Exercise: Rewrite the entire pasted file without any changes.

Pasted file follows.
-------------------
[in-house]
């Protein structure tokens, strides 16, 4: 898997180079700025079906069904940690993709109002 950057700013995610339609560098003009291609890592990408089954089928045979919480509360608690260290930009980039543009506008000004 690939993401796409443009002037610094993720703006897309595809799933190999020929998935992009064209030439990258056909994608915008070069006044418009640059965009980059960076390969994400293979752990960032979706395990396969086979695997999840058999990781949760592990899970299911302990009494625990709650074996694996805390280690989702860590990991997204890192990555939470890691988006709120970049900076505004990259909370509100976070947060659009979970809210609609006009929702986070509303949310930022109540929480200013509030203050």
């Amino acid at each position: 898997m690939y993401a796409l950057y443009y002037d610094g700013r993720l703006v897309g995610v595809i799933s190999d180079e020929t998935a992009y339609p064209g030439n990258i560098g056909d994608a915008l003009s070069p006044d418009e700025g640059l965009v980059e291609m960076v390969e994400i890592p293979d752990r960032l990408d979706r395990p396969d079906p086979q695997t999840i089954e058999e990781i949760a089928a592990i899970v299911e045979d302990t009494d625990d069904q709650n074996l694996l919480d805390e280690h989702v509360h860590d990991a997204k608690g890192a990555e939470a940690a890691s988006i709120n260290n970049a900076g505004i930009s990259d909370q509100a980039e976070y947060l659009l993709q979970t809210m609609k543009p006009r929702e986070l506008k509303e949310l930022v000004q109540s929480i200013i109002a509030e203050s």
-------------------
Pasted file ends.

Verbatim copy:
[in-house]
């Protein structure tokens, strides 16, 4: 898997180079700025079906069904940690993709109002 950057700013995610339609560098003009291609890592990408089954089928045979919480509360608690260290930009980039543009506008000004 690939993401796409443009002037610094993720703006897309595809799933190999020929998935992009064209030439990258056909994608915008070069006044418009640059965009980059960076390969994400293979752990960032979706395990396969086979695997999840058999990781949760592990899970299911302990009494625990709650074996694996805390280690989702860590990991997204890192990555939470890691988006709120970049900076505004990259909370509100976070947060659009979970809210609609006009929702986070509303949310930022109540929480200013509030203050």
């Amino acid at each position: 898997m690939y993401a796409l950057y443009y002037d610094g700013r993720l703006v897309g995610v595809i799933s190999d180079e020929t998935a992009y339609p064209g030439n990258i560098g056909d994608a915008l003009s070069p006044d418009e700025g640059l965009v980059e291609m960076v390969e994400i890592p293979d752990r960032l990408d979706r395990p396969d079906p086979q695997t999840i089954e058999e990781i949760a089928a592990i899970v299911e045979d302990t009494d625990d069904q709650n074996l694996l919480d805390e280690h989702v509360h860590d990991a997204k608690g890192a990555e939470a940690a890691s988006i709120n260290n970049a900076g505004i930009s990259d909370q509100a980039e976070y947060l659009l993709q979970t809210m609609k543009p006009r929702e986070l506008k509303e949310l930022v000004q109540s929480i200013i109002a509030e203050s």